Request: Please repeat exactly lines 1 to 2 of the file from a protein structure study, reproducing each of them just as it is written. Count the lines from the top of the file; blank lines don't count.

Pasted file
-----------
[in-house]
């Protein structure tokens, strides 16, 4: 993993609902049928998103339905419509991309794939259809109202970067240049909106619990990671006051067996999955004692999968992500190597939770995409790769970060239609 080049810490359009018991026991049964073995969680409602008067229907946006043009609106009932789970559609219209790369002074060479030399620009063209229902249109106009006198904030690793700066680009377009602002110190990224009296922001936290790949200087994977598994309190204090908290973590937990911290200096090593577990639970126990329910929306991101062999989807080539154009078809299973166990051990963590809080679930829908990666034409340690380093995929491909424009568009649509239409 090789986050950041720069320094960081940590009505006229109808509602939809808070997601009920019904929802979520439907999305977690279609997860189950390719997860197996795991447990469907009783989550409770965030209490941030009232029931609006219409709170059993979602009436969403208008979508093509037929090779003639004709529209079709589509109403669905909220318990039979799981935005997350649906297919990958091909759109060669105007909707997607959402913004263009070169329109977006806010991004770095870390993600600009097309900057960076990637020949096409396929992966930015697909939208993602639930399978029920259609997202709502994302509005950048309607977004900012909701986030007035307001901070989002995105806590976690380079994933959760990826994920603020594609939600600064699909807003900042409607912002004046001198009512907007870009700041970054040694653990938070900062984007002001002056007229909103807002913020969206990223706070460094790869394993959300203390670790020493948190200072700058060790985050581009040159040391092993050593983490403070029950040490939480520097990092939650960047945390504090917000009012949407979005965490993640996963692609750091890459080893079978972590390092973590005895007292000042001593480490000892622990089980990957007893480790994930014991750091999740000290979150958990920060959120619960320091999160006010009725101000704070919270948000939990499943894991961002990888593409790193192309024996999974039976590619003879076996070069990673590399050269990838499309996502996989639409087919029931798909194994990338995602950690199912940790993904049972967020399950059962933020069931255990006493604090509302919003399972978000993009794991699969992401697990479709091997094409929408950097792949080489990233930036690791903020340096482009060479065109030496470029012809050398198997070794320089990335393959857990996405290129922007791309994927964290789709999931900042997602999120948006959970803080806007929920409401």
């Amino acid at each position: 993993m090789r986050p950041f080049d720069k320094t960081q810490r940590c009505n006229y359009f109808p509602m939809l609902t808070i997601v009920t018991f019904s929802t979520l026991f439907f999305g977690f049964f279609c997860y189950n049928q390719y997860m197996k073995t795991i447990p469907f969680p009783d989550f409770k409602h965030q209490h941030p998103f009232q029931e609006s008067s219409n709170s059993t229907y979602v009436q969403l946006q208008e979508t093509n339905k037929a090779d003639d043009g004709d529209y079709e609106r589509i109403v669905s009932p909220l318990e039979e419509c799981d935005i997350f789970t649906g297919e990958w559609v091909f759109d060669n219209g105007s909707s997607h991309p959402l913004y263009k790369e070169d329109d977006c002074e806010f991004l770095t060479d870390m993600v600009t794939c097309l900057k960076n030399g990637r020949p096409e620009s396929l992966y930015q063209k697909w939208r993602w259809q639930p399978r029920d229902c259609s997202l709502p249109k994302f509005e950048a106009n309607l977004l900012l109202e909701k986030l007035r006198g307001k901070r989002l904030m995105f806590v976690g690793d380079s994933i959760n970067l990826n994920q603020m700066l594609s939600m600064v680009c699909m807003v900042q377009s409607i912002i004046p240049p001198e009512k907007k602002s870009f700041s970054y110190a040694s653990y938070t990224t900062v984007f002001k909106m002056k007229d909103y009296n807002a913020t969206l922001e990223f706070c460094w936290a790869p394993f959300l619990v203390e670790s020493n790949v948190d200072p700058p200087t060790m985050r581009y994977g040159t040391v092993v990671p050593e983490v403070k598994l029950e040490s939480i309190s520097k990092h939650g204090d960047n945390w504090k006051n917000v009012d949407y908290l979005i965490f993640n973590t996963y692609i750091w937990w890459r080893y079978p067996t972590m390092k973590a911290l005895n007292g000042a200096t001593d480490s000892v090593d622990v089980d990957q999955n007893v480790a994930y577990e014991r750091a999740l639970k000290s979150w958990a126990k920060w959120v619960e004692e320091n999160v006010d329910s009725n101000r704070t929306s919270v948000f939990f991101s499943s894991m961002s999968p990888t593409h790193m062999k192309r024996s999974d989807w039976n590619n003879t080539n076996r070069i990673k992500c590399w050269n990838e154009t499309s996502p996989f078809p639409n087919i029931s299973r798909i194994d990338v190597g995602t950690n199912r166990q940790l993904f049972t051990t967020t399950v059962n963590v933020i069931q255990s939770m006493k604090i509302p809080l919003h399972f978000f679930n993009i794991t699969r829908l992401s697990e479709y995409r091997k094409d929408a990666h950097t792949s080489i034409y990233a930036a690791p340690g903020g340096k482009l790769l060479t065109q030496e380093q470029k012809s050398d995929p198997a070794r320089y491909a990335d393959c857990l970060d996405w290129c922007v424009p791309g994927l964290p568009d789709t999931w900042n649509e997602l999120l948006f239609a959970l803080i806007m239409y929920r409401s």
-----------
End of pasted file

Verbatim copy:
[in-house]
């Protein structure tokens, strides 16, 4: 993993609902049928998103339905419509991309794939259809109202970067240049909106619990990671006051067996999955004692999968992500190597939770995409790769970060239609 080049810490359009018991026991049964073995969680409602008067229907946006043009609106009932789970559609219209790369002074060479030399620009063209229902249109106009006198904030690793700066680009377009602002110190990224009296922001936290790949200087994977598994309190204090908290973590937990911290200096090593577990639970126990329910929306991101062999989807080539154009078809299973166990051990963590809080679930829908990666034409340690380093995929491909424009568009649509239409 090789986050950041720069320094960081940590009505006229109808509602939809808070997601009920019904929802979520439907999305977690279609997860189950390719997860197996795991447990469907009783989550409770965030209490941030009232029931609006219409709170059993979602009436969403208008979508093509037929090779003639004709529209079709589509109403669905909220318990039979799981935005997350649906297919990958091909759109060669105007909707997607959402913004263009070169329109977006806010991004770095870390993600600009097309900057960076990637020949096409396929992966930015697909939208993602639930399978029920259609997202709502994302509005950048309607977004900012909701986030007035307001901070989002995105806590976690380079994933959760990826994920603020594609939600600064699909807003900042409607912002004046001198009512907007870009700041970054040694653990938070900062984007002001002056007229909103807002913020969206990223706070460094790869394993959300203390670790020493948190200072700058060790985050581009040159040391092993050593983490403070029950040490939480520097990092939650960047945390504090917000009012949407979005965490993640996963692609750091890459080893079978972590390092973590005895007292000042001593480490000892622990089980990957007893480790994930014991750091999740000290979150958990920060959120619960320091999160006010009725101000704070919270948000939990499943894991961002990888593409790193192309024996999974039976590619003879076996070069990673590399050269990838499309996502996989639409087919029931798909194994990338995602950690199912940790993904049972967020399950059962933020069931255990006493604090509302919003399972978000993009794991699969992401697990479709091997094409929408950097792949080489990233930036690791903020340096482009060479065109030496470029012809050398198997070794320089990335393959857990996405290129922007791309994927964290789709999931900042997602999120948006959970803080806007929920409401």